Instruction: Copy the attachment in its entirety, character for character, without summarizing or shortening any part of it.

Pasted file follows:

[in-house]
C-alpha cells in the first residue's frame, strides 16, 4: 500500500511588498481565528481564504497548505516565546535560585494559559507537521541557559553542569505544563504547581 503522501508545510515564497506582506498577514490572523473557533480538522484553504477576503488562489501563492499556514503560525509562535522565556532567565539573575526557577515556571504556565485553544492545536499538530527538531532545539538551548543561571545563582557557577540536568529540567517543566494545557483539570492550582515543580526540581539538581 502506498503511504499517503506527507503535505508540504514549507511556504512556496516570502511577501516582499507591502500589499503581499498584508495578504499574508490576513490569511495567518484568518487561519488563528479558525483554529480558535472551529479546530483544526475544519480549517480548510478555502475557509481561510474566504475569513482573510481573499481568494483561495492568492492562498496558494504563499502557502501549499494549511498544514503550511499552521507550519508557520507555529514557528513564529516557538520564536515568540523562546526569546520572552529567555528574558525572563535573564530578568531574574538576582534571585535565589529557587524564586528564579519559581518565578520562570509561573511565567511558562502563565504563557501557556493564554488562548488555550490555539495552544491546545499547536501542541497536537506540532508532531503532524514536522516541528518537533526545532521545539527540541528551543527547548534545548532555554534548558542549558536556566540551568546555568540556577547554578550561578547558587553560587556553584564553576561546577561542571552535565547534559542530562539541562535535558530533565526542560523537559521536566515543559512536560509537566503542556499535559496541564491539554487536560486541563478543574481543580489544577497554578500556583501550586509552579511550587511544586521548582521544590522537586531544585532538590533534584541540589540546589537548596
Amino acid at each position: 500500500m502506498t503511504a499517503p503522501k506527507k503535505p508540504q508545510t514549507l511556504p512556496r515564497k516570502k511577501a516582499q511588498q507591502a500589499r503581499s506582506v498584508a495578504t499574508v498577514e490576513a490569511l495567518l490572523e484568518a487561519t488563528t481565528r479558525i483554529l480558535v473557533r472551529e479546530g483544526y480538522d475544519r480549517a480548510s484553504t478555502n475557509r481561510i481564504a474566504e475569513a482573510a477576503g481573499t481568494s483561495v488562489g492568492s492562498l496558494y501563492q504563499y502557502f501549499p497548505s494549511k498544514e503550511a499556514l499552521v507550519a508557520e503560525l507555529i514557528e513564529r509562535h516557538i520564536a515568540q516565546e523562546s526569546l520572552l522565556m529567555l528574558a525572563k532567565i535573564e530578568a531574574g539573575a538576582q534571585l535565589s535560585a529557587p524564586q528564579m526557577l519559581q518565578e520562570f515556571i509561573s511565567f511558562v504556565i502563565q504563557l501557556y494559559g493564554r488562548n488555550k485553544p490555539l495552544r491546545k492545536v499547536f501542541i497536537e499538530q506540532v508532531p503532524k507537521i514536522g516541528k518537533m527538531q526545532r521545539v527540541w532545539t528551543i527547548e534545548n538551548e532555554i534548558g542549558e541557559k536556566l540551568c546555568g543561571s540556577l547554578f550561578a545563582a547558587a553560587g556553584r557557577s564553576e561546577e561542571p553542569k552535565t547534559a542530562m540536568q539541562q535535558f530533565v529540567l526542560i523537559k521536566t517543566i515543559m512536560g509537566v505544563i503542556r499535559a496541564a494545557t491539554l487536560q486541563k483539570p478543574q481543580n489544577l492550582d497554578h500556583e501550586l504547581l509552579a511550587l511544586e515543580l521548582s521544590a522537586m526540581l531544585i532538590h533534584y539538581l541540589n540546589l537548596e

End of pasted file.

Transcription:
[in-house]
C-alpha cells in the first residue's frame, strides 16, 4: 500500500511588498481565528481564504497548505516565546535560585494559559507537521541557559553542569505544563504547581 503522501508545510515564497506582506498577514490572523473557533480538522484553504477576503488562489501563492499556514503560525509562535522565556532567565539573575526557577515556571504556565485553544492545536499538530527538531532545539538551548543561571545563582557557577540536568529540567517543566494545557483539570492550582515543580526540581539538581 502506498503511504499517503506527507503535505508540504514549507511556504512556496516570502511577501516582499507591502500589499503581499498584508495578504499574508490576513490569511495567518484568518487561519488563528479558525483554529480558535472551529479546530483544526475544519480549517480548510478555502475557509481561510474566504475569513482573510481573499481568494483561495492568492492562498496558494504563499502557502501549499494549511498544514503550511499552521507550519508557520507555529514557528513564529516557538520564536515568540523562546526569546520572552529567555528574558525572563535573564530578568531574574538576582534571585535565589529557587524564586528564579519559581518565578520562570509561573511565567511558562502563565504563557501557556493564554488562548488555550490555539495552544491546545499547536501542541497536537506540532508532531503532524514536522516541528518537533526545532521545539527540541528551543527547548534545548532555554534548558542549558536556566540551568546555568540556577547554578550561578547558587553560587556553584564553576561546577561542571552535565547534559542530562539541562535535558530533565526542560523537559521536566515543559512536560509537566503542556499535559496541564491539554487536560486541563478543574481543580489544577497554578500556583501550586509552579511550587511544586521548582521544590522537586531544585532538590533534584541540589540546589537548596
Amino acid at each position: 500500500m502506498t503511504a499517503p503522501k506527507k503535505p508540504q508545510t514549507l511556504p512556496r515564497k516570502k511577501a516582499q511588498q507591502a500589499r503581499s506582506v498584508a495578504t499574508v498577514e490576513a490569511l495567518l490572523e484568518a487561519t488563528t481565528r479558525i483554529l480558535v473557533r472551529e479546530g483544526y480538522d475544519r480549517a480548510s484553504t478555502n475557509r481561510i481564504a474566504e475569513a482573510a477576503g481573499t481568494s483561495v488562489g492568492s492562498l496558494y501563492q504563499y502557502f501549499p497548505s494549511k498544514e503550511a499556514l499552521v507550519a508557520e503560525l507555529i514557528e513564529r509562535h516557538i520564536a515568540q516565546e523562546s526569546l520572552l522565556m529567555l528574558a525572563k532567565i535573564e530578568a531574574g539573575a538576582q534571585l535565589s535560585a529557587p524564586q528564579m526557577l519559581q518565578e520562570f515556571i509561573s511565567f511558562v504556565i502563565q504563557l501557556y494559559g493564554r488562548n488555550k485553544p490555539l495552544r491546545k492545536v499547536f501542541i497536537e499538530q506540532v508532531p503532524k507537521i514536522g516541528k518537533m527538531q526545532r521545539v527540541w532545539t528551543i527547548e534545548n538551548e532555554i534548558g542549558e541557559k536556566l540551568c546555568g543561571s540556577l547554578f550561578a545563582a547558587a553560587g556553584r557557577s564553576e561546577e561542571p553542569k552535565t547534559a542530562m540536568q539541562q535535558f530533565v529540567l526542560i523537559k521536566t517543566i515543559m512536560g509537566v505544563i503542556r499535559a496541564a494545557t491539554l487536560q486541563k483539570p478543574q481543580n489544577l492550582d497554578h500556583e501550586l504547581l509552579a511550587l511544586e515543580l521548582s521544590a522537586m526540581l531544585i532538590h533534584y539538581l541540589n540546589l537548596e